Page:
ANTERIOR TOOTH TRAUMA
Dental trauma refers to injury to the teeth and/or gums, periodontal ligament, alveolar bone, and nearby soft tissues. It is also known as Traumatic Dental Injury (TDI). Tooth trauma occurs more in the front teeth with the Maxillary central and lateral incisors in both milk and permanent teeth. Anterior TDIs poses a significant problem in adults and children alike and the occurence of trauma may exceed that of having a hole in the teeth or bleeding gums and can have significant negative effects on individuals’ affected.
TYPES OF ANTERIOR TEETH TRAUMA
There are various classifications of traumatic tooth injuries which further gives an insight into the different types with the Ellis classification (1995) being the most common and most widely used. This classification highlights nine different subclasses which are:
• Class I – Simple crown fracture with absence of yellow spots (dentine)
• Class II – Extensive crown fracture with considerable loss of dentin, but no tooth redness or bleeding.
• Class III – Extensive crown fracture with considerable loss of dentin and tooth redness and bleeding.
• Class IV – Dead tooth with greyish discolouration (Non-vital teeth).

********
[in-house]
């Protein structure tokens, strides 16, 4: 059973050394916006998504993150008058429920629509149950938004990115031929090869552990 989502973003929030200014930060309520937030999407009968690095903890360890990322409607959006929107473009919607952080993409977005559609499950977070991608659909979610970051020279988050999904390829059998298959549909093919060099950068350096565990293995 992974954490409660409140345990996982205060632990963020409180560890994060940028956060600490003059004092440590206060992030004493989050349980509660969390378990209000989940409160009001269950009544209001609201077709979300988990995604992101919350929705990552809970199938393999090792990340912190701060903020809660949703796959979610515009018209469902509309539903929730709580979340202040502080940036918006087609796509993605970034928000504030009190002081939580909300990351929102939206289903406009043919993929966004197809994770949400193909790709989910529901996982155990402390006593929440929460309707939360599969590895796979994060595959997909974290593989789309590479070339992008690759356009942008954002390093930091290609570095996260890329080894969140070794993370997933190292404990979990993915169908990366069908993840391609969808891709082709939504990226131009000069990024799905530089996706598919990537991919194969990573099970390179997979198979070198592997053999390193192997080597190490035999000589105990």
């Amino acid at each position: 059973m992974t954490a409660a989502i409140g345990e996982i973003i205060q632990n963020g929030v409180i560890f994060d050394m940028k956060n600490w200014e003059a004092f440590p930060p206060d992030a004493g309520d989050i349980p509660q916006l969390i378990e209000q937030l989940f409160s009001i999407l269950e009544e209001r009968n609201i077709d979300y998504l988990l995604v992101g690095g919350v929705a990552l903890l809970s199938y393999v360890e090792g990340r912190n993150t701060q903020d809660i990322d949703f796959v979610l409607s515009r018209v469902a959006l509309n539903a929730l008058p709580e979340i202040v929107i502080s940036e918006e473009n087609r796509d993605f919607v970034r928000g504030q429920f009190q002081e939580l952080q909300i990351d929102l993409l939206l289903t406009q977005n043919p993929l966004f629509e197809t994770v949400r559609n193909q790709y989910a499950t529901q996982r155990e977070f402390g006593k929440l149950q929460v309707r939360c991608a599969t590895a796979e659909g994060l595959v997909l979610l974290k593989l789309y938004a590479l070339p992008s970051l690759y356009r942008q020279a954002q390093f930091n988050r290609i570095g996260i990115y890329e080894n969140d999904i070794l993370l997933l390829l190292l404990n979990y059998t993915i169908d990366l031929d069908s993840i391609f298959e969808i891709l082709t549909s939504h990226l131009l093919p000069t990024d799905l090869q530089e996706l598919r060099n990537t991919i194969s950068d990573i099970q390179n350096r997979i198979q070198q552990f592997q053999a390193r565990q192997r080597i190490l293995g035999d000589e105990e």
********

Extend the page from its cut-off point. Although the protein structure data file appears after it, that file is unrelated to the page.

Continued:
• Class V – Complete removal of the whole tooth (Avulsion)
• Class VI – Root fracture including neck of the tooth, middle and bottom of the root fractures.
• Class VII – Displacement of the tooth including inward, outward and sideways movements. (Luxation)
• Class VIII – Fracture of a large portion of the crown.
• Class IX – Traumatic injuries of milk teeth.
These although used to categorize dental trauma types in general also apply to specific anterior traumatic dental injuries.
CAUSES OF ANTERIOR TOOTH TRAUMA
The cause of anterior tooth trauma varies with the age of the individual. At age one and two years, it is mainly caused by falls when learning to walk. At preschool age, between two and six years, many such injuries are caused by falls resulting from lack of attention when engaging in physical play as these children are left in the care of those who are only a few years older. The highest occurrences of anterior dental trauma occurs between seven and twelve years of age with most of the cases due to sporting activities, collision, contact with hard surfaces, and physical assaults. Among the earliest causes of traumatic dental injuries (TDI) are tooth protrusion and inadequate lip coverage. Anterior teeth trauma from motor vehicle and motor bike accidents are said to be more common in adults than children. Other causes that may be unrelated to the age include tooth trauma during treatment and lip piercings.
Risk factors for development of anterior teeth trauma include teeth with proclined or protruded teeth, presence of partial or no lip coverage, forward upper or lower jaws.
SIGNS AND SYMPTOMS OF ANTERIOR TEETH TRAUMA
These may include adjoining soft tissue trauma presenting as bleeding from the gums, tongue, lips etc., mobility of a tooth segment or the entire tooth, sharp edges of the remainder of the tooth segments, shocking sensation from dentine exposure, Tooth ache, and inability to chew with that side of the mouth.
MANAGEMENT OF ANTERIOR TOOTH TRAUMA